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Why today could be the best investment opportunity in over 10 years

The uncertain economic outlook caused by coronavirus may not make today appear to be the best investment opportunity in a decade. After all, it is likely that many businesses will experience a period of lower profitability that negatively impacts on investor sentiment.

However, with policymakers across the world having announced major stimulus programs, an economic recovery could be ahead in the coming years. As such, the stock market could deliver a strong recovery from its low valuation – just as it did following the global financial crisis over ten years ago.

Stimulus packages

The scale of the economic challenges posed by lockdowns over recent months has prompted policymakers to introduce major stimulus packages. For example, the United States Federal Reserve has slashed interest rates to zero and introduced an ‘unlimited’ quantitative easing program.

Together, these policies create additional liquidity for businesses and encourage spending rather than saving. They could help to stimulate the world’s largest economy, while similar policies announced across other countries could also improve the outlook for global GDP growth in the coming years.

Similar policies, albeit on a smaller scale, were introduced during the global financial crisis. They had a positive impact on asset prices, and sparked a bull market that lasted for over a decade. As such, the outlook for the stock market could be much more positive than recent corporate earnings and economic data suggests.

Low valuations

At the present time, many companies trade on low valuations. This is unsurprising, since a wide range of sectors are currently experiencing highly challenging trading conditions that are causing a severe decline in sales and profitability.

It may seem unlikely that valuations across the stock market will recover, due to an uncertain outlook. This feeling was also present during the global financial crisis, as well as in the midst of previous economic crises. However, the best investment opportunities have often occurred when the economic outlook is at its most precarious. Valuations are at their lowest ebb at such times, and investors can access wide margins of safety.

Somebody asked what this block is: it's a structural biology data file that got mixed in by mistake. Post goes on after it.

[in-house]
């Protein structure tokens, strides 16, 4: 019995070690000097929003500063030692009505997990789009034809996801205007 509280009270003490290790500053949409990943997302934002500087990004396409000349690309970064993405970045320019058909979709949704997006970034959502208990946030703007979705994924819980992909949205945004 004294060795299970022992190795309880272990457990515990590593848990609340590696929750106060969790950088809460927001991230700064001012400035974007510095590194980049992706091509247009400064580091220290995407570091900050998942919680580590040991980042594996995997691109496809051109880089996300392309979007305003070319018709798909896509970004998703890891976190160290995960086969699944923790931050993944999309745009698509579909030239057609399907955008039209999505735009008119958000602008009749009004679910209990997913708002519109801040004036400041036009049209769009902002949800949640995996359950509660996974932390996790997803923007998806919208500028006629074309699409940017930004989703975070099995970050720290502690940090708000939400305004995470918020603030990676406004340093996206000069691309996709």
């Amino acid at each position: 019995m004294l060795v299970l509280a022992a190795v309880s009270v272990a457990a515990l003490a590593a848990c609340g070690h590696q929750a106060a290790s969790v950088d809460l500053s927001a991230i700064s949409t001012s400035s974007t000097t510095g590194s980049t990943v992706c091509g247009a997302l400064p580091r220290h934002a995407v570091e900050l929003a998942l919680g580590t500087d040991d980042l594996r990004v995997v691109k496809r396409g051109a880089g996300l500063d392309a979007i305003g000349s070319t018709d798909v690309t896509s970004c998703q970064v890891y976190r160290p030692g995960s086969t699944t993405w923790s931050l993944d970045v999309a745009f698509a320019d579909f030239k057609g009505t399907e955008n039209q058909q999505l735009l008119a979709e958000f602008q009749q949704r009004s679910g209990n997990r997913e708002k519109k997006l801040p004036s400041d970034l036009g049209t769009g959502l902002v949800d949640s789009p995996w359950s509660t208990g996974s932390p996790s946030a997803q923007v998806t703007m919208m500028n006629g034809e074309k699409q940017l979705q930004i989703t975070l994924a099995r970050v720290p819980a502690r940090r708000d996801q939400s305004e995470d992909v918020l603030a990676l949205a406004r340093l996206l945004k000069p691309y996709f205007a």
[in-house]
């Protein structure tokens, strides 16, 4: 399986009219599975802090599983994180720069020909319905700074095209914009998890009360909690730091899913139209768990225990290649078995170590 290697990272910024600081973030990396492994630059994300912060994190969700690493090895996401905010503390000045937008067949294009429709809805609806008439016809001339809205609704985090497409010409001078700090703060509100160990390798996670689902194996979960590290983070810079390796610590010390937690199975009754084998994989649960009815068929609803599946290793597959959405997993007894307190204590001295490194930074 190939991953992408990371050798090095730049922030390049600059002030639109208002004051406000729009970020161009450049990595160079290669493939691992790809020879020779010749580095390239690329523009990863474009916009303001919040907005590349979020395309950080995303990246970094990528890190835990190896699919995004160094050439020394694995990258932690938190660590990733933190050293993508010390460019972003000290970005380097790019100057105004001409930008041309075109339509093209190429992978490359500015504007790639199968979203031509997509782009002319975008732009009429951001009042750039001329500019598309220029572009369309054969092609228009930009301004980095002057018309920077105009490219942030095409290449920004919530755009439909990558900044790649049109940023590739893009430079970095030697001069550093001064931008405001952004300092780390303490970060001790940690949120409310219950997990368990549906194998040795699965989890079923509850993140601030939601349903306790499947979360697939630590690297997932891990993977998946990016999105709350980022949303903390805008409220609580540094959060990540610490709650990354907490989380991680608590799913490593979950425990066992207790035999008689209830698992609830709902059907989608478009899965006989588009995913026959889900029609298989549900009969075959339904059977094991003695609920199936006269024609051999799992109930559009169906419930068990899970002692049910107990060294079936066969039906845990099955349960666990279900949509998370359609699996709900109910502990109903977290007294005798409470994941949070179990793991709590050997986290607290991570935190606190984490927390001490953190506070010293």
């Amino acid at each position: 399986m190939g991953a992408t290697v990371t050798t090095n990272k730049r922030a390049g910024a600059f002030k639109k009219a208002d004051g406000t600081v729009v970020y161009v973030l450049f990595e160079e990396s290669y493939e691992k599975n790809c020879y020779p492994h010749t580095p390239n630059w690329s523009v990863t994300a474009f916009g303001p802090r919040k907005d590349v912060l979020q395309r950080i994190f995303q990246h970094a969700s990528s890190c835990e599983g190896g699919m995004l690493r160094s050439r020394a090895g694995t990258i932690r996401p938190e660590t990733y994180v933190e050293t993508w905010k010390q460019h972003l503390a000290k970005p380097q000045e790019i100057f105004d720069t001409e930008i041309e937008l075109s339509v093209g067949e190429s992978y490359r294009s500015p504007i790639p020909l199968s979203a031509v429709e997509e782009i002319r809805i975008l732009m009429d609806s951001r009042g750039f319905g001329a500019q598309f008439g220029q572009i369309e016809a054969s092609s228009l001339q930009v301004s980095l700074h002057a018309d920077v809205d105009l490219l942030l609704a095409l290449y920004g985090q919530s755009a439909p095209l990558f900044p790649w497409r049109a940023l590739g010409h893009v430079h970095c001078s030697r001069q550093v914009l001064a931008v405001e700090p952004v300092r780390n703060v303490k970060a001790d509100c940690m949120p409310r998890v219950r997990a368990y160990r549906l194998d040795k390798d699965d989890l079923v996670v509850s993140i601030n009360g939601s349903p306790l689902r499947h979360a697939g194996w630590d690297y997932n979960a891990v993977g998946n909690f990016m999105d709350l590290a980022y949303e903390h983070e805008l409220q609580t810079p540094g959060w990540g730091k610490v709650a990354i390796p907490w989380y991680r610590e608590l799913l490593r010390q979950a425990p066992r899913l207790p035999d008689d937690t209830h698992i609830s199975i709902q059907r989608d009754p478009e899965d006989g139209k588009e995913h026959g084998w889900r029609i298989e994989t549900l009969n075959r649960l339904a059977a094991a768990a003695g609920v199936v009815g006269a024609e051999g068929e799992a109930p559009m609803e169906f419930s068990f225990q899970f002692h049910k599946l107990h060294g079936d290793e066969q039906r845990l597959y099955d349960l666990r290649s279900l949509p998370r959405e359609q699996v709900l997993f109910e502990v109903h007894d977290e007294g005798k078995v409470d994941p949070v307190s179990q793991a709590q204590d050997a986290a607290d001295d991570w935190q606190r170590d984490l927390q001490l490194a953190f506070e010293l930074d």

Clearly, it is not possible to know that valuations are at their lowest ebb at the present time. But many companies currently offer wide margins of safety that are unlikely to persist over the long run. As such, taking advantage of low valuations today could be a shrewd move.

A volatile recovery

Of course, the stock market is very unlikely to experience a smooth or fast recovery. It can take many years for stock prices to return to their previous highs, and investor sentiment can be highly volatile in the meantime.

However, investors who are able to buy stocks today and hold them for a prolonged period of time may generate high returns. The stock market’s track record of recovery from its deepest declines and vast stimulus packages recently introduced mean that now could be the best investment opportunity since the last global downturn over a decade ago.

Where to invest $1,000 right now

When investing expert Scott Phillips has a stock tip, it can pay to listen. After all, the flagship Motley Fool Share Advisor newsletter he has run for more than eight years has provided thousands of paying members with stock picks that have doubled, tripled or even more.*

Scott just revealed what he believes are the five best ASX stocks for investors to buy right now. These stocks are trading at dirt-cheap prices and Scott thinks they are great buys right now.

*Returns as of June 30th

Motley Fool contributor Peter Stephens has no position in any of the stocks mentioned. The Motley Fool Australia has no position in any of the stocks mentioned. We Fools may not all hold the same opinions, but we all believe that considering a diverse range of insights makes us better investors. The Motley Fool has a disclosure policy. This article contains general investment advice only (under AFSL 400691). Authorised by Scott Phillips.

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